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Chandigarh

Posted at: Nov 21, 2019, 7:20 AM; last updated: Nov 21, 2019, 11:14 AM (IST)

Court stays uprooting of trees for Tribune flyover

Plea was filed by Run Club

  • The stay order by the Bench of Chief Justice Ravi Shankar Jha and Justice Rajiv Sharma came on an application filed by the Run Club for restraining the Chandigarh Administration and other respondents from cutting the trees existing on both sides of Dakshin Marg and Purv Marg for the construction of the flyover.
  • The Bench, in its order, took note of the contention that the process of setting up the flyover was being carried out without making the necessary amendments to the master plan of the city.
Court stays uprooting of trees for Tribune flyover
Under the project, hundreds of trees were to be axed to make way for the Tribune flyover. file photo

Tribune News Service
Chandigarh, November 20

Nearly six months after the move to axe 700 “fully mature” trees for the proposed flyover connecting Zirakpur and Tribune Chowk came under the judicial scanner, the Punjab and Haryana High Court today stayed the uprooting of the same, along with the construction process.

The stay order by the Bench of Chief Justice Ravi Shankar Jha and Justice Rajiv Sharma came on an application filed by the Run Club for restraining the Chandigarh Administration and other respondents from cutting the trees existing on both sides of Dakshin Marg and Purv Marg for the construction of the flyover.

The Bench, in its order, took note of the contention that the process of setting up the flyover was being carried out without making the necessary amendments to the master plan of the city. The applicant, through senior advocate Puneet Bali, contended that the counsel appearing on behalf of the UT Administration had, on a previous date of hearing, given a categorical statement before the High Court that the trees would not be axed without prior permission.

Bali added that the petitioner came to know that the respondent authorities had started marking the trees for axing these on the premise that the High Court had not ordered a stay. Its stand was also “publicised” by local newspapers.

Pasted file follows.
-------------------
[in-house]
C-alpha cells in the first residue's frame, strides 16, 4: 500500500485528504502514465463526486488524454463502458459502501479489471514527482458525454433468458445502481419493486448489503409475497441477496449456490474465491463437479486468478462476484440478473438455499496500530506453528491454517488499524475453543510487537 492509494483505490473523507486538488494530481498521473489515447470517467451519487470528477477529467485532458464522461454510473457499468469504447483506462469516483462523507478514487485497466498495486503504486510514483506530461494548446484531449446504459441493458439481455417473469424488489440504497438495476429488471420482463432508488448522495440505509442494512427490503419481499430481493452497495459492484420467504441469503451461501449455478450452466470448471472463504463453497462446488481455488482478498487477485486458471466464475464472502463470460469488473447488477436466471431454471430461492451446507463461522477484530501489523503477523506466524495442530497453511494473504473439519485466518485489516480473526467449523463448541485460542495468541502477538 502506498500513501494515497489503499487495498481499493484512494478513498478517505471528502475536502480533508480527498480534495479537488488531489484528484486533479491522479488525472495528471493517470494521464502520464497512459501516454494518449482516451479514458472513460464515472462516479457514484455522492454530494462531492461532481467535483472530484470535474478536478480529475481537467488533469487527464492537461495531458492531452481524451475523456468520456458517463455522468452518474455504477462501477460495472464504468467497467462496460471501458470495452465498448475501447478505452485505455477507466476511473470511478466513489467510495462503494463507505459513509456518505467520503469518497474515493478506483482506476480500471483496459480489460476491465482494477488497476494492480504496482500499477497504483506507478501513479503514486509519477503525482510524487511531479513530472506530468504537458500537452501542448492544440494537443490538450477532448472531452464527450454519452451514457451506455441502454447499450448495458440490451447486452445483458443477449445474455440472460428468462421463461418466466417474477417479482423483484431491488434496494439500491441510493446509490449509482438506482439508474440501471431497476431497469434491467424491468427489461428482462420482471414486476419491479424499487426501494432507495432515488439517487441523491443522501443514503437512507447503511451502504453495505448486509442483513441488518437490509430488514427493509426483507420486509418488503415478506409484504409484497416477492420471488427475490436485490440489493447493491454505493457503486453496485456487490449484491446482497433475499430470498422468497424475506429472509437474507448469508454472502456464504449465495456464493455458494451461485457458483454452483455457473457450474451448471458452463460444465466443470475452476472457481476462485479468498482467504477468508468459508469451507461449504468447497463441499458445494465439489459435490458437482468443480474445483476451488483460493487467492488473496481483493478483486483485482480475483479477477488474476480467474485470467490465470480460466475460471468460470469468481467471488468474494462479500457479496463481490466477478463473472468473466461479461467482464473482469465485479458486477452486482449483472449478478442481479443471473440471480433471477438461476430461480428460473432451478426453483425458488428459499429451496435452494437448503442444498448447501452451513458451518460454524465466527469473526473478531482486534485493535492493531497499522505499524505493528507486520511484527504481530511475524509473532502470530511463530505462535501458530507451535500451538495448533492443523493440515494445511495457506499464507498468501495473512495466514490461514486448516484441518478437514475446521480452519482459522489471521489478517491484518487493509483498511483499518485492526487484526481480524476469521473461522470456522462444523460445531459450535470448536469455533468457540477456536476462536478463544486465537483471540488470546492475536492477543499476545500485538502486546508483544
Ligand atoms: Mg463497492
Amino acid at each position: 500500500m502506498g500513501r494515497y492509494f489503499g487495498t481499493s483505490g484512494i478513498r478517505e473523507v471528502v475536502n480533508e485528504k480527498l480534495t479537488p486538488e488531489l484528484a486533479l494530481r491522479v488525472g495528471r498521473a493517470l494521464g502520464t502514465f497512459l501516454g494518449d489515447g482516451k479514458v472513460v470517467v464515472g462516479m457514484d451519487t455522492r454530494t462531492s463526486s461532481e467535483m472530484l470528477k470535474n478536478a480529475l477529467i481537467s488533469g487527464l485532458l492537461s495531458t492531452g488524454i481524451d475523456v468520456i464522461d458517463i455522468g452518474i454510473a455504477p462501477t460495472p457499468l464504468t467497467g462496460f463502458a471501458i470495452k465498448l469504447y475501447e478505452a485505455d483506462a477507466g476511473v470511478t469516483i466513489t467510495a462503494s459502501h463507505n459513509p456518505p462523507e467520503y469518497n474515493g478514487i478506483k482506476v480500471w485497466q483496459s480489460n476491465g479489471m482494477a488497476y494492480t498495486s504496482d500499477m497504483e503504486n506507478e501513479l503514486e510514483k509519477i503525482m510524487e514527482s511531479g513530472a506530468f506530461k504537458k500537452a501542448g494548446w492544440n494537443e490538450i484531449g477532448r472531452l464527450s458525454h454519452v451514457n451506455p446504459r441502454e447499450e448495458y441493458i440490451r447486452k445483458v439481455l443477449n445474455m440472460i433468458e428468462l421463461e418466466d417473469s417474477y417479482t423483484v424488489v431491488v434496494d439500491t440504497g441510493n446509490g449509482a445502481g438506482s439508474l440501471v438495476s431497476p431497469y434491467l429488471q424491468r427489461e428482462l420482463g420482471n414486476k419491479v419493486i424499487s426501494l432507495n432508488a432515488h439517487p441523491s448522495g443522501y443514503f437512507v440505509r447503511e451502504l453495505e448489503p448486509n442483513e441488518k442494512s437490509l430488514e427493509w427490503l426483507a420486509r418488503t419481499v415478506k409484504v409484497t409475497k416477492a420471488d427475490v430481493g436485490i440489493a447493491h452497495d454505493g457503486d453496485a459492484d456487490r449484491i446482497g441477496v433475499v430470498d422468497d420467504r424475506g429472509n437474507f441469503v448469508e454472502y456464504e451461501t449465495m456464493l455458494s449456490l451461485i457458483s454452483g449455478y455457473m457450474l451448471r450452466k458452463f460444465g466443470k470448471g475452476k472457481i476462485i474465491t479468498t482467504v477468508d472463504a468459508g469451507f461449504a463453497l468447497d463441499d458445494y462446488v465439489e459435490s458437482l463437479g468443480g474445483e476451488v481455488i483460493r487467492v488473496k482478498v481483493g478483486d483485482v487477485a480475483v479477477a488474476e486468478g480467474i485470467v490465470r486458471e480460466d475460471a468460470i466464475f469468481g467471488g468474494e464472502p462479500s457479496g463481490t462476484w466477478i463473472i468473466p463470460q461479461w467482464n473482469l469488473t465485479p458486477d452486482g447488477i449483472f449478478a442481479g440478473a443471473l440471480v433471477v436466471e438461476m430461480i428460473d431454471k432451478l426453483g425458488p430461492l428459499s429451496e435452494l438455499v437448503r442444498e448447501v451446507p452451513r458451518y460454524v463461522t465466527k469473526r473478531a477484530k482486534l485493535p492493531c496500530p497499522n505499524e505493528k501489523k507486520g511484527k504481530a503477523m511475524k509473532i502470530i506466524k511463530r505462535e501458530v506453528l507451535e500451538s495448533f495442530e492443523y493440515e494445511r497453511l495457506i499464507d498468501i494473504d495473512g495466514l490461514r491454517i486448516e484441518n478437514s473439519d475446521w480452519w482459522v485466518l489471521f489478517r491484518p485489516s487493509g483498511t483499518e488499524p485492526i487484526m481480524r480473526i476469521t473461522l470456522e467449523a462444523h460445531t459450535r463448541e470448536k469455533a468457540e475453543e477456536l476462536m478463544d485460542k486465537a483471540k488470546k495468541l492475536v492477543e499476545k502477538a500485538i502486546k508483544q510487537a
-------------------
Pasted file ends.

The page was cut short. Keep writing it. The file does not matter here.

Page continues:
Bali also told the court that cutting of trees would cause irreparable harm to the environment. Describing the plan to replant the mature trees as a “non-feasible alternative”, he added that efforts in the past to ensure replantation had miserably failed. “One such example of this is the case of Rajendra Park in Chandigarh which was converted into a tourist spot. However, the park is lying barren.”

Submitting that the decision was “highly questionable”, Bali had earlier contended that the mature mango and other trees were planted in accordance with the “Chandigarh Project Plan” in a planned and thoughtful manner several decades ago.

Read also: Tribune flyover: Work on replanting trees takes off

Emphasising the utility of the trees, Bali asserted that these were not only helping in increasing the green cover of the city, but also in checking pollution caused by heavy traffic on Dakshin Marg and from the surrounding industrial area. Felling of these trees would cause irreparable harm to the environment as apparently there was no way of replacing and replanting the trees at other locations. “Development activities usually do have environmental costs, however, this sort of imminent felling of old and mature trees at such a large scale is highly questionable,” Bali added.
A challenge was also mounted to the move on the ground that it was in violation of the traffic and transportation proposals envisaged in the Chandigarh Master Plan-2031, wherein only an underpass was proposed at Tribune Chowk on Dakshin Marg.

“It is ironical that the Chandigarh Master Plan-2031 was prepared and published with much fanfare by the Chandigarh Administration and the same is being violated now,” Bali submitted, adding that a number of urban communities were moving away from the concept of constructing flyovers to mitigate traffic problems.

Adviserspeak

Urban development always comes at a price. We have to take a balanced decision keeping in view the needs of society. — Manoj Parida, UT Adviser

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